There are many reasons why we need applications to start up when the Linux computer starts up. For instance, I have a server that hosts a small website, and since I don't have a lot of battery backup for it, I configured it to auto-boot back up with power and automatically start the server for me. This way, I can enjoy my life without having to put in a lot of work to maintain the server. In this post, we'll walk you through the steps to add a program to startup in Linux, whether your system uses an autostart directory or a startup script.
Identifying the Startup Process
The first step to adding a program to startup in Linux is to identify the startup process used by your system. Different Linux distributions may use different methods, but the two most common are an autostart directory or a startup script.
An autostart directory is a folder where you can place desktop files that contain information about the programs or applications you want to start up. The directory is usually located in the user's home directory, under ~/.config/autostart/.
A startup script is a file that contains a set of commands or instructions that are executed when the system starts up. The script is typically located in the /etc/init.d/ directory.
Locating the Autostart Directory
If your Linux system uses an autostart directory, the first step is to locate the directory. You can do this by opening your file manager and navigating to the following directory: ~/.config/autostart/.
If the directory doesn't exist, you can create it by opening the terminal and entering the following command:
Adding a Program to the Autostart Directory
Once you've located the autostart directory, the next step is to add your program or application to the directory. To do this, you need to create a new desktop file with a .desktop extension.
You can do this by opening a text editor and entering the following lines:
[Desktop Entry] Type=Application Name=My Program Exec=/path/to/my/program
Replace "My Program" with the name of your program and "/path/to/my/program" with the path to your program. For example, if you want to add the Firefox web browser to startup, the desktop file would look like this:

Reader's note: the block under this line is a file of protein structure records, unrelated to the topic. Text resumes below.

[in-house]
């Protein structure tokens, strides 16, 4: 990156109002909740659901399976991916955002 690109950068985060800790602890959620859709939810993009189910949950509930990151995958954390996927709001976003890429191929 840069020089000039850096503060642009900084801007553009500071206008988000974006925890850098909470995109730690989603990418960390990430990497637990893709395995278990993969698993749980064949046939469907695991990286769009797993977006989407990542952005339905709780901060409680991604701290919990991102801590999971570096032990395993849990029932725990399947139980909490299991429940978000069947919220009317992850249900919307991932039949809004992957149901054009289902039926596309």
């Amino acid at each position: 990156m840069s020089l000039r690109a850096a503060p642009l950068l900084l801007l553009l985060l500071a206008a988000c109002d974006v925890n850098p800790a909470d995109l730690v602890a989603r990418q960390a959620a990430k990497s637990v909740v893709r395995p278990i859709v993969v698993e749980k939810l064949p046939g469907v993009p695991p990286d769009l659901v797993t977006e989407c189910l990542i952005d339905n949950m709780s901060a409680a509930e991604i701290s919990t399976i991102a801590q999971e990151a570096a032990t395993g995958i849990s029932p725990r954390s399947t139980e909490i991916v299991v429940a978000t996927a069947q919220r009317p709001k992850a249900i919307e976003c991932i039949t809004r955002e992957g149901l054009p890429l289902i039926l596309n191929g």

[Desktop Entry] Type=Application Name=Firefox Exec=/usr/bin/firefox
Save the file with a .desktop extension in the autostart directory you located earlier.
Adding a Program to the Startup Script
If your Linux system uses a startup script, the first step is to open the script with a text editor. You can do this by entering the following command in the terminal:
sudo nano /etc/init.d/startup.sh
Replace "startup.sh" with the name of your startup script.
Once you've opened the startup script, you can add your program or application to the script by entering the following line:
Make sure to replace "/path/to/my/program" with the path to your program. For example, if you want to add the Apache web server to startup, the line would look like this:
Save the changes to the startup script and exit the text editor.
Restarting Your Linux System
After adding your program or application to either the autostart directory or the startup script, the final step is to restart your Linux system to apply the changes. Once you've logged in, your program or application should start up automatically.
Configuring programs or applications to start up with the computer can save you time and effort in the long run, both of which are valuable. Whether your Linux system uses an autostart directory or a startup script, the process is simple and easy to follow.
By adding your favorite programs or applications to startup, you can ensure that they're always ready to use when you log in to your Linux system. So why not give it a try and see how much time you can save?